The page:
Man Biking on Ashokan Rail Trail

Year in Review 2023: Land for Recreation

OSI understands the vital role trails, greenways, parks, and open spaces can play in promoting physical health and mental well-being, promoting off-road transportation, fostering community bonds, improving local economies, and so much more.

OSI’s trails work continues to take center stage with the unveiling of its bold Growing Greenways plan to create, improve, and connect eight multi-use trails across New York’s Ulster, Sullivan, and Orange Counties, broadening the horizons for regional recreation. This long-term initiative will create a primarily off-road trail network spanning more than 250 miles, connecting dozens of communities, boosting economic activity and tourism, expanding non-motorized transportation options, and advancing equitable access to the outdoors for rural and urban communities—and everywhere in between.

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Enjoying an autumn walk on the Wallkill Valley Rail Trail in New York, where OSI has made significant structural enhancements.
Image Credit: William Amos

After announcing the Growing Greenways initiative, OSI quickly notched several early wins, including the restoration of a critical portion of Minnewaska State Park Preserve’s High Point Carriage Road, officially re-opening nearly three miles of the historic carriage road network. This marks more than fifteen miles of the park’s Victorian-era carriage roads restored by OSI. OSI also completed improvements to the Wallkill Valley Rail Trail as well as projects to augment the O&W Rail Trail, which will form a 57-mile greenway serving as the backbone of the Growing Greenways plan. By October, a significant portion of the O&W rail corridor had been protected for public use, furthering OSI’s vision of an interconnected, multiuse trail network.

Also in Ulster County, OSI acquired 90 acres of land for the creation of a multi-use community trail. This acquisition, supported by the newly established Marbletown Community Preservation Fund, will create local outdoor recreation opportunities while protecting significant wildlife habitat. Nearby, along the Shawangunk Ridge, OSI also conserved land renowned as one of the best hang-gliding locations on the East Coast.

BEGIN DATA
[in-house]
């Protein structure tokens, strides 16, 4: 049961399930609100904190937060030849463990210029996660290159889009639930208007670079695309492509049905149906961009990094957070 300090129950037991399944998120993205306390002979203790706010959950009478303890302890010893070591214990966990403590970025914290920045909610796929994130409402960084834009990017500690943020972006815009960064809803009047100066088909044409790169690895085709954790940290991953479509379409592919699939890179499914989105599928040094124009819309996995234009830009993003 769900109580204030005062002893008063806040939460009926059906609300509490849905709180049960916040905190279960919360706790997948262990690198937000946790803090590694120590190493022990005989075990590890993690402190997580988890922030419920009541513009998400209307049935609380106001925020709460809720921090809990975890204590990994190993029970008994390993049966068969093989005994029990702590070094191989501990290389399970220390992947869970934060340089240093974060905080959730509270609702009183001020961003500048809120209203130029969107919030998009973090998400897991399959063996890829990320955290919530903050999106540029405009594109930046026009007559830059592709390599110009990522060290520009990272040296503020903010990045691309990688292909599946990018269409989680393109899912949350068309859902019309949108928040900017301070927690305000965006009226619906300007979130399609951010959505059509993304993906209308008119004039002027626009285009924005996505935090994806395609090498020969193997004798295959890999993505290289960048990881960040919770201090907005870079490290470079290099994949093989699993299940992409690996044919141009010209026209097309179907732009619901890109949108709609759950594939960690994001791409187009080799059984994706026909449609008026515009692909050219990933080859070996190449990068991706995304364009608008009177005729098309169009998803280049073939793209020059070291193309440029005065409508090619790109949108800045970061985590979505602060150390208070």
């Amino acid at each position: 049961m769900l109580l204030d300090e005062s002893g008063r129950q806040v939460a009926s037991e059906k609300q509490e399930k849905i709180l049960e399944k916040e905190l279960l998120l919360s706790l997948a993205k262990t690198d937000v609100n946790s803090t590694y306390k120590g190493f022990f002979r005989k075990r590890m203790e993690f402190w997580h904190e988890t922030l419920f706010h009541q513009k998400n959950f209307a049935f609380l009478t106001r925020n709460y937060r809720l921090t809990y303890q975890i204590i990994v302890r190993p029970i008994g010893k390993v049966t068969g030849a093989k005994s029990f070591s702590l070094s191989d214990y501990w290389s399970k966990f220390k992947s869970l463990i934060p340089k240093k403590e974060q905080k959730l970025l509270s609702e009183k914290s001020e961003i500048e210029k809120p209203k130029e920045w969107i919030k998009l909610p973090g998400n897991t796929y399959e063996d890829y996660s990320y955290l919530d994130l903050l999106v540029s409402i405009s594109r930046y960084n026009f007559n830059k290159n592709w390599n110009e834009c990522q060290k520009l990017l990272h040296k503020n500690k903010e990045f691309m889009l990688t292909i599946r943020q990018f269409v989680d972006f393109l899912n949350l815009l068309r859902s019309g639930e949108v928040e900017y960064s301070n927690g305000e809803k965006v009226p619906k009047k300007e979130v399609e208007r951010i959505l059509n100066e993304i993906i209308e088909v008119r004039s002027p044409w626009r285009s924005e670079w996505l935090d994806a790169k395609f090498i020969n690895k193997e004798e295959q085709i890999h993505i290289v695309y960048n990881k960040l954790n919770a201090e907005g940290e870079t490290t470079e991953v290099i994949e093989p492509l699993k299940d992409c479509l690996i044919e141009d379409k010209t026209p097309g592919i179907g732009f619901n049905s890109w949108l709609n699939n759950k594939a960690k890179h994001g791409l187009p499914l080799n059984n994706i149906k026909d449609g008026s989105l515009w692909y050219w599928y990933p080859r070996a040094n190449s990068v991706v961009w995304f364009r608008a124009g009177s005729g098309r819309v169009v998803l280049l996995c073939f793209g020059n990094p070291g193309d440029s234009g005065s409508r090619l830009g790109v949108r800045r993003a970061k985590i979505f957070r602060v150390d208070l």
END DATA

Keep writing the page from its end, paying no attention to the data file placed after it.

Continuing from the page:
Further south in the Hudson Valley, OSI collaborated with the U.S. Military Academy (USMA) at West Point on a Cadet-led project to develop and construct a new pedestrian bridge at Orange County’s Schunnemunk State Park to enhance park accessibility—the sixth such collaboration between OSI and the USMA. At Clarence Fahnestock Memorial State Park in Putnam County, a landscape in which OSI has worked for more than two decades, OSI is working on streambank stabilization and a new pedestrian bridge along the Hubbard Perkins Loop Trail, which OSI restored in 2022.

OSI also excelled in rehabilitation and improvement projects at MacNaughton Cottage in the Adirondacks. With continued support, OSI envisions the Upper Works Trailhead, where MacNaughton Cottage is located, as a welcoming access point into the High Peaks Wilderness Area that will help orient and disperse visitors, helping to better protect the region’s trails and precious natural resources.

Birds flying over the Boonton Reservoir
Despite its location in urbanized New Jersey, the Boonton Reservoir is a haven for birds and other wildlife.
Image Credit: Tony Turner

OSI continues to mobilize funding for critically important parks and trails projects. After four years of planning, OSI’s grant writing expertise helped secure $600,000 in federal funding for the New Jersey Boonton Reservoir Protection and Trail Project, advancing a long-sought goal to make the land around the reservoir publicly accessible to Morris County’s 500,000 residents.

In the Southeast, OSI helped create Ingleside Park, a much-needed 445-acre urban oasis in a bustling section of North Charleston, South Carolina.

Also in South Carolina, OSI helped establish a new 500-acre park to create public access for a celebrated, multi-county paddling trail along the scenic Lynches River, and celebrated the 25th anniversary of the Waccamaw National Wildlife Refuge, a vast 37,000-acre property that has been greatly expanded over the years thanks in part to OSI.

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Year in Review 2023: Land for Habitat

Each year, OSI’s land protection work delivers multiple, overlapping benefits, making a difference to all who visit or live in these beloved landscapes.